Last Thursday saw nearly a dozen Wallach Place neighbors (and one from as far away as V Street), gather at the DC Historic Preservation Review Board monthly meeting. On the afternoon docket was discussion and a vote on the Level 2/Eric Colbert 1905-1917 14th Street project, a 7+ story, 160 unit apartment building that’s proposed for the corner of 14th and Wallach.
Despite the design team’s statements that they ran all the official notification and process traps, the first we’d heard of the project was in a May 16 City Paper story.
Needless to say many were caught off guard, but a sizable group of residents from the surrounding area scrambled to get up to speed on it following a presentation the design team made at the June 1 USNA meeting.
Team Wallach has been through this fire drill once before with JBG’s proposed 10 story, 250 room ’boutique hotel’ around the corner at 13th and U – a different development, yet the same concerns: massing, scale, height, parking, traffic, trash and process. Hardly NIMBYs, the residents welcome development on both sites – meaningful projects that would rid the immediate neighborhood of two eyesore, non-contributing bunkers. Adding to our interest is the fact that two award-winning architects have signed onto the projects.
Like we did with JBG and architect David Schwarz, we invited Level 2’s David Franco and Colbert to a block meeting to share our concerns and hopes. It was a cordial meeting; Franco and Colbert were both generous with their time and receptive to our thoughts. Then it was up to HPRB to weigh in. Weigh in they did.
Six of the eight Board members attended the meeting to see and hear Mr. Colbert’s presentation. After he was done, 10 Wallach Place residents with anywhere from 10-50 years of hard time on the block addressed the Board with shared concerns. Unaccustomed as we are to acting en masse during an official preceding, our points of contention dovetailed almost identically with the Board’s. Franco and Colbert were stiff-armed on the proposed plan. The Board was uniformly critical of the project as it now stands. Whereas the neighbors’ comments focussed mostly the building’s physical characteristics and not aesthetics, Board members were wholly unimpressed with Mr. Colbert’s design:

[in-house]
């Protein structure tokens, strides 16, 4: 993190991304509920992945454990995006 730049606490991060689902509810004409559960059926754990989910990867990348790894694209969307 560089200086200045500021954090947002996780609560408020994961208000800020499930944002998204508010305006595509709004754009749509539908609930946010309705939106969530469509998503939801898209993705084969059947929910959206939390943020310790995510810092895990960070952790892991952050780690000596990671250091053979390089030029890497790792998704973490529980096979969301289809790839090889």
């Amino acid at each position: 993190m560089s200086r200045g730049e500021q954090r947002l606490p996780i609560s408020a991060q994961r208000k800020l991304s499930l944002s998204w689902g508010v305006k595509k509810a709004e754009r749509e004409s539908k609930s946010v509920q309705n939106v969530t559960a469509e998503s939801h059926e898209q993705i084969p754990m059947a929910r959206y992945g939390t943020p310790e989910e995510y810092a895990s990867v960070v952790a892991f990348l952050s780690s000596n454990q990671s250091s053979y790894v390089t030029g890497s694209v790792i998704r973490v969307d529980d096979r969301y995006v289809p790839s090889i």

Elinor Bacon (herself a resident of a Colbert residential building on 14th Street), wanted the ANC to take another look at the project and suggested, “it goes back for a full discussion.” She was curious about the height of other 14th street residential buildings and had a concern that the Level 2 project was, “a huge jump up.” Bacon called Colbert, “the architecture God of 14th Street… (but the building) doesn’t have that Eric Colbert Magic…” She suggested he look at the project anew and to come back his “particular magic for the street.”
Joseph Taylor, AIA, said the project is “a long way from being done… too much height (on Wallach)… some restudy is required for compatibility.” Taylor had concerns about the project’s windows [Ed. note: What we have here is a failure to fenestrate]. He said the building would look more at home on K Street than 14th.
Maria Casarella, AIA , had basic design issues with the plan and suggested the building have more uniformity with the other 14th street storefronts. “The height has to be studied in a more sensitive way…. (It has a) commercial appearance… looks more K Street than 14th… reconsider the height and scale more carefully. In concept, I’m on the fence about approval for it.”
Tersh Boasberg, asked for an audit on the buildings on 14th between P and W Streets, with data on heights and turning corners, “especially onto smaller streets. He said, “The front as it presents itself is boxy and very ordinary… This one is a failure of imagination… The set backs are not sufficient and look pasted on… I have a lot of problems with the 6th and 7th floors… I would not vote to approve it as is.”
Chris Landis, AIA, was brief in his remarks telling Franco and Colbert to, “Reset and come back…” Landis said that not everyone was going to be “totally happy,” telling the Wallach residents that what ultimately goes up, “won’t be a 3 story building.” [Disclosure: Chris Landis and his brother Ethan's firm renovated our townhouse in 2001].
Catherine Buell, shared concerns with her colleagues and wanted to see the Wallach Place elevation clipped and something “more creative.” She admitted Colbert has a “tough job (ahead with) design problems.” Buell motioned to recommend against approval in concept (Boasberg seconded). The motion carried unanimously on a voice vote. She asked the design team to bring in examples of other buildings in the area, restudy the 6th and 7th floors, the Wallach Place elevation and setbacks.
The beautiful building on that site was razed in 1970 and the riot-proof pillbox that took its placein 1988 can’t go away soon enough. We’re willing to help with demo. Gladly.
There’s new optimism that the site will showcase a much improved building than what was first proposed. Maybe NIMBY now stands for ‘Nicer In My Back Yard.’